The Heishui Mohe or Heuksu Malgal also called Black-River Mohe (黑水靺鞨; Hangul: 흑수말갈; pinyin: Hēishuǐ Mòhé; Jurchen/manchu: sahaliyan i aiman 薩哈廉部), were the most feared among the Mohe tribes. They lived in Outer Manchuria, along the Hei Shui ("black river" 黑水), within today's Khabarovsk Krai, Jewish Autonomous Oblast and Amur Oblast of Russia and the northern part of China's Heilongjiang Province. The southern Heishui Mohe were submitted by King Seon of Balhae who administrated their territory. But most of them remained independent.
When the Liao (Khitan) Empire conquered Balhae in 926, the Heishui Mohe tribes that became incorporated into the Liao were called Shu Jurchen (熟女眞; Hangul: 숙여진) literally, Familiar or Tamed Jurchens, who were the ancestor of the "Cultured Manchu": the Jianzhou Jurchens and the Haixi Jurchens. The remaining Heishui Mohe tribes, who were not incorporated into the Liao, were called Sheng Jurchens (生女眞; Hangul: 생여진) literally, Unfamiliar or Wild Jurchens, who were the ancestors of the "Barbarian Manchu": the Yeren Jurchens (野人女眞).
- Nishuliji (Sinicized: 倪屬利稽, Koreanized: 예속리계, 아속리계, 아속이계 pinyin: Níshǔlìjī) around 722.
- Gaoziluo (Sinicized: 高子羅, Koreanized: 고자라 pinyin: Gāozǐluó), who made a treaty in 921 with Taejo of Goryeo, recognizing him as the king of Goryeo by sending him an embassy of 170 men.
- A-gu-lang (Sinicized: 阿於閒, Koreanized: 아어한 pinyin: Āyúxián).
- Adoutuofu (Sinicized: 阿豆陀弗, Koreanized: 아두타불), another Chieftain of the Heishui Mohe a contemporary Mohe Chieftain during Hyeonjong of Goryeo's reign.
Modern archaeologists on both sides of the Amur/Heilongjiang River have made a number of conclusions about the correspondence of the discovered arcaheological cultures to the ethnic groups known from ancient records. According to Russian archaeologists, prior to ca. second half of the 7th century AD the Lesser Khingan mountain range formed a natural boundary between two groups of archaeological cultures. West of the range, the Talakan Culture (талаканская культура) was succeeded by the Mikhailovskaya Culture (михайловская культура), which has been identified with the Mongolic-speaking Shiwei people. East of the range, the Poltsevo Culture (польцевская культура) and the Naifeld Group (найфельдская группы, also known as Tongzhen Culture based on the findings on the Chinese side of the River) of the Mohe Culture was found; the latter was identified with the Tungusic Heishui Mohe people.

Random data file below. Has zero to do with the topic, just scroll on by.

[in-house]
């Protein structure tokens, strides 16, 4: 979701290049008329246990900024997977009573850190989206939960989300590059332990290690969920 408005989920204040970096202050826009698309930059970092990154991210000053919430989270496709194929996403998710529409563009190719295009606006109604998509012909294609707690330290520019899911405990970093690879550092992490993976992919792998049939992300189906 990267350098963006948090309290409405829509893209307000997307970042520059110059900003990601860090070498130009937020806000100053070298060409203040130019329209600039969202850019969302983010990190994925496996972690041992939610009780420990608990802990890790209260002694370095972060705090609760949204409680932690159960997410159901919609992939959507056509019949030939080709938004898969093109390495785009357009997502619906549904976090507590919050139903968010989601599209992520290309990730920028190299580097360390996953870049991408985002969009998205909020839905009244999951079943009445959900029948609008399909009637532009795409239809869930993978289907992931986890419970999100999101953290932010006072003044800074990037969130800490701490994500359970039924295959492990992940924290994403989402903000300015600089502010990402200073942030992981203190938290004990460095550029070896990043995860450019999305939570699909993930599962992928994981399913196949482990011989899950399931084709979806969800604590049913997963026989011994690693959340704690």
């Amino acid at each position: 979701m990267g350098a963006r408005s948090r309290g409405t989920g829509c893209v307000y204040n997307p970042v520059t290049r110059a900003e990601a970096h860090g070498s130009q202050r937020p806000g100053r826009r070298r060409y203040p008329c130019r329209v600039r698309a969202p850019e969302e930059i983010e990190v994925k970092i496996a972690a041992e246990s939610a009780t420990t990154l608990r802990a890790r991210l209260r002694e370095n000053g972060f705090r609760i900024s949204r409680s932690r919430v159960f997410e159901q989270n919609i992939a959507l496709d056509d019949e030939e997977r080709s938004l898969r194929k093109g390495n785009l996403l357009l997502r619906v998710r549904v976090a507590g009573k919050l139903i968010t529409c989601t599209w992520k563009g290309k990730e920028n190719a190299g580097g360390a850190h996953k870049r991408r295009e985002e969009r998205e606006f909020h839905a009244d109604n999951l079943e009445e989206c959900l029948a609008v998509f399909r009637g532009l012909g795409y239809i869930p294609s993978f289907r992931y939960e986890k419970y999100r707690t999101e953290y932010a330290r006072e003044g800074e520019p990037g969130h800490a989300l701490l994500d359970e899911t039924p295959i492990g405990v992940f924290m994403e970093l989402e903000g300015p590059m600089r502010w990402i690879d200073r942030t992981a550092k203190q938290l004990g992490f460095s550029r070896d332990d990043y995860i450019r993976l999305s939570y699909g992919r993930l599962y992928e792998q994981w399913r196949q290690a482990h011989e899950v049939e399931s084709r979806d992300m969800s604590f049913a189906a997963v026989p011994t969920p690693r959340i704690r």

According to the archeological evidence, during the late 7th century through 10th century AD, some Naifeld-Culture Heishui Mohe migrated west of the range (to the section of the Amur Valley west of the Bureya River, and possibly also into the Nen River basin), absorbing the indigenous population of the area (which is evidenced e.g. by the presence of the ornaments associated with the autochthonous Mikhailovskaya Culture on the ceramics of the Neifeld [Heishui Mohe] people who had migrated into the Mikhailovskaya's former area). Modern researchers surmise that the migration of some of the Mohe people west of the range during the late 7th - early 8th century may have been caused by the pressure from the Balhae further south.
Another Mohe group, the Sumo Mohe from the Sungari Valley migrated to the Western Amur Valley at roughly the same time as well. Which Mohe group arrived to the region first remains the subject of a dispute, hinging on radiocarbon and stratigraphic dating of various sites.
There is some archaeological evidence for the migration of the Sumo Mohe to the northeast, to the coast of the Sea of Okhotsk as well, namely, apparent influence of the Neifeld Culture found in the ceramics of the Tokarevo Culture of the latter region.
- Mohe (disambiguation)
- History of Manchuria
- Military history of Korea
- List of Korea-related topics
- Huang, P.: "New Light on the origins of the Manchu," Harvard Journal of Asiatic Studies, vol. 50, no.1 (1990): 239-82. Retrieved from JSTOR database July 18, 2006.
- С.П. Нестеров (S.P. Nesterov) ПУТИ И ВРЕМЯ МИГРАЦИИ ХЭЙШУЙ МОХЭ В ЗАПАДНОЕ ПРИАМУРЬЕ (The routes and timing of the migration of the Heishui Mohe into the western Amur valley) (Russian)